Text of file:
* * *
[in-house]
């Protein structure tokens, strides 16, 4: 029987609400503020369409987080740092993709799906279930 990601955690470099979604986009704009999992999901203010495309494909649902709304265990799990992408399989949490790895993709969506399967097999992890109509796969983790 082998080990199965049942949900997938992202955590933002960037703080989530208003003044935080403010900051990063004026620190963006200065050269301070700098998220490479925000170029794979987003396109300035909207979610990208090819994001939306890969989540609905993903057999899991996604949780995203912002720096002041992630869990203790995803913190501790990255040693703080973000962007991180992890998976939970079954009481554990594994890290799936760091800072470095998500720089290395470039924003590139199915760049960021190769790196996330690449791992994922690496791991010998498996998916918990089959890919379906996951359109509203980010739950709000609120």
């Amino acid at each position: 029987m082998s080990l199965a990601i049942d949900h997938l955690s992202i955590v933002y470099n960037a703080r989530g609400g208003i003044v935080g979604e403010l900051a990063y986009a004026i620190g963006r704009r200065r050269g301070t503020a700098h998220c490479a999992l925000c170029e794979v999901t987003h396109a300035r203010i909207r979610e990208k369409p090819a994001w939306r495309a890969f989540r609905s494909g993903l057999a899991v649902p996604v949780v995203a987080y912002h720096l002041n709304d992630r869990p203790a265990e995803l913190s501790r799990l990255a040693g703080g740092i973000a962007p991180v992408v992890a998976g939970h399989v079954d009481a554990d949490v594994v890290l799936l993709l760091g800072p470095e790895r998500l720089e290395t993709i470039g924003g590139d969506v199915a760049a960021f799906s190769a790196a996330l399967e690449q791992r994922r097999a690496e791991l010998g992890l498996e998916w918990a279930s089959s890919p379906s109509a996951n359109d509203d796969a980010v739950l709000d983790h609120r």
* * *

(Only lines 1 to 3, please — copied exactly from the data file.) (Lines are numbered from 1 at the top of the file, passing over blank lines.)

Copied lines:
[in-house]
């Protein structure tokens, strides 16, 4: 029987609400503020369409987080740092993709799906279930 990601955690470099979604986009704009999992999901203010495309494909649902709304265990799990992408399989949490790895993709969506399967097999992890109509796969983790 082998080990199965049942949900997938992202955590933002960037703080989530208003003044935080403010900051990063004026620190963006200065050269301070700098998220490479925000170029794979987003396109300035909207979610990208090819994001939306890969989540609905993903057999899991996604949780995203912002720096002041992630869990203790995803913190501790990255040693703080973000962007991180992890998976939970079954009481554990594994890290799936760091800072470095998500720089290395470039924003590139199915760049960021190769790196996330690449791992994922690496791991010998498996998916918990089959890919379906996951359109509203980010739950709000609120």
């Amino acid at each position: 029987m082998s080990l199965a990601i049942d949900h997938l955690s992202i955590v933002y470099n960037a703080r989530g609400g208003i003044v935080g979604e403010l900051a990063y986009a004026i620190g963006r704009r200065r050269g301070t503020a700098h998220c490479a999992l925000c170029e794979v999901t987003h396109a300035r203010i909207r979610e990208k369409p090819a994001w939306r495309a890969f989540r609905s494909g993903l057999a899991v649902p996604v949780v995203a987080y912002h720096l002041n709304d992630r869990p203790a265990e995803l913190s501790r799990l990255a040693g703080g740092i973000a962007p991180v992408v992890a998976g939970h399989v079954d009481a554990d949490v594994v890290l799936l993709l760091g800072p470095e790895r998500l720089e290395t993709i470039g924003g590139d969506v199915a760049a960021f799906s190769a790196a996330l399967e690449q791992r994922r097999a690496e791991l010998g992890l498996e998916w918990a279930s089959s890919p379906s109509a996951n359109d509203d796969a980010v739950l709000d983790h609120r």